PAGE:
“SSL has been removed as an example of strong cryptography in the PCI DSS, and can no longer be used as a security control after June 30, 2016.”

Gary Glover, Director of Security Assessments
By: Gary Glover
The PCI DSS has released an unscheduled and important update to PCI DSS requirements: PCI 3.1. While it does include minor clarifications and additions, PCI version 3.1 was primarily released to address the insecurity of Secure Sockets Layer (SSL) and some Transport Layer Security (TLS) encryption protocols.

Still catching up changes from PCI 3.0? Check out our Ultimate Guide to PCI DSS 3.0.

Effective immediately, all SSL and early TLS versions are no longer considered to be strong cryptography.
PCI 3.1 SSL TLS
SSL and TLS encrypt the information sent between web browsers and web servers. Since the release of SSL v3, unfixable vulnerabilities were identified. You may have heard of some of these vulnerabilities in 2014, including FREAK, POODLE, and WinShock.

The point is, the PCI Council has deemed that SSL and early TLS will no longer protect cardholder data.
From April 15, 2015 on, merchants must not implement new technology that relies on SSL or early TLS (version 1.0 and sometimes 1.1, depending on use and implementation). Merchants already using systems and devices that utilize SSL and TLS must discontinue the use of those systems and devices before June 30, 2016.

The PCI DSS v3.1 requirements directly affected are:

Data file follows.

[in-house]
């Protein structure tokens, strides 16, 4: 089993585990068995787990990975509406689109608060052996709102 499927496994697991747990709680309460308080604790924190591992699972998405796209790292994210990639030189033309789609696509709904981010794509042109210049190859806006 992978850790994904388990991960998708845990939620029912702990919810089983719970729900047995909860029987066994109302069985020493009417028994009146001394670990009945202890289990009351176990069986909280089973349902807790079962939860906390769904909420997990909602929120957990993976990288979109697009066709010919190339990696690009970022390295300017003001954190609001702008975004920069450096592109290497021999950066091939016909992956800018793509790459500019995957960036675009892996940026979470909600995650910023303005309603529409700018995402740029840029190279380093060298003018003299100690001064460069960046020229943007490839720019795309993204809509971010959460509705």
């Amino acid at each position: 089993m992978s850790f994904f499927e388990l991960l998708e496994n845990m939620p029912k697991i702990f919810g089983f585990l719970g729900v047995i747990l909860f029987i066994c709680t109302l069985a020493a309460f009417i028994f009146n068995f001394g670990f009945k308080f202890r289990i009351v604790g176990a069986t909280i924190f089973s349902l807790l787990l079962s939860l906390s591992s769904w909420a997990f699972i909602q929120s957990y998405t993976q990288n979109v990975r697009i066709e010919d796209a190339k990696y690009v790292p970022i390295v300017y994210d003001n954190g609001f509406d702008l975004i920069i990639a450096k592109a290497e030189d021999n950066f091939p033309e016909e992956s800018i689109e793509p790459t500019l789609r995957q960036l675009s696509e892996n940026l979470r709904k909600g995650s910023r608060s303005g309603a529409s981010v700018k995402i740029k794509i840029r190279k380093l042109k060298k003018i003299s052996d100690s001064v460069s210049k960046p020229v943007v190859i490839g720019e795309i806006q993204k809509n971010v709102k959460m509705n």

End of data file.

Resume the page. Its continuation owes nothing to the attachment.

• Requirement 2.2.3 Implement additional security features for any required services, protocols, or daemons considered insecure.
  • Requirement 2.3 Encrypt all non-console administrative access using strong cryptography.
  • Requirement 4.1 Use strong cryptography and security protocols to safeguard sensitive cardholder data during transmission over open, public networks.
SSL No Longer SecureEach of these requirements will have additional sub requirements or guidance provided in the new PCI DSS 3.1 version.

How will PCI 3.1 affect SecurityMetrics customers?

SecurityMetrics has been scanning for SSL vulnerabilities for over a decade. Specifically, we have been scanning for SSL version 3 vulnerabilities, such as the POODLE vulnerability, since October 2014.

  • SecurityMetrics vulnerability scans do not currently fail merchants using TLS 1.0, but this will happen before the June 30, 2016 deadline.
  • Merchants using SSL version 3 will fail their SecurityMetrics vulnerability scan(s). If there is a hardware or software limitation preventing you from disabling SSL 3.0 or TLS 1.0 and you would like to dispute these vulnerabilities found on your scans, you’ll need to submit documented confirmation that you have implemented a risk mitigation and migration plan, and are working to complete your migration by June 30, 2016. Please contact SecurityMetrics Support if you need to dispute a failing vulnerability.
Read the entire summary of changes from 3.0 to 3.1


What about HTTPS and ecommerce?

Because virtually all ecommerce websites have SSL/TLS enabled for their cryptography, they are at the highest risk from SSL/TLS vulnerabilities. New e-commerce websites must not use or support SSL/early TLS.

The PCI Council also stated that web browsers will begin prohibiting SSL connections in the near future, preventing users from accessing web servers that haven’t migrated to a more modern protocol.


What about my POS/POI terminal?

The PCI Council decided that Point of Sale (POS) or Point of Interaction (POI) devices that aren’t susceptible to all known exploits of SSL and early TLS may be used, even after June 30, 2016.

Merchants who continue using old POS or POI devices should understand that because SSL is outdated technology, it may be subject to future security vulnerabilities. The PCI Council recommends that POI environments update to TLS v1.1 or greater if possible.

How do I know if I’m using SSL/TLS?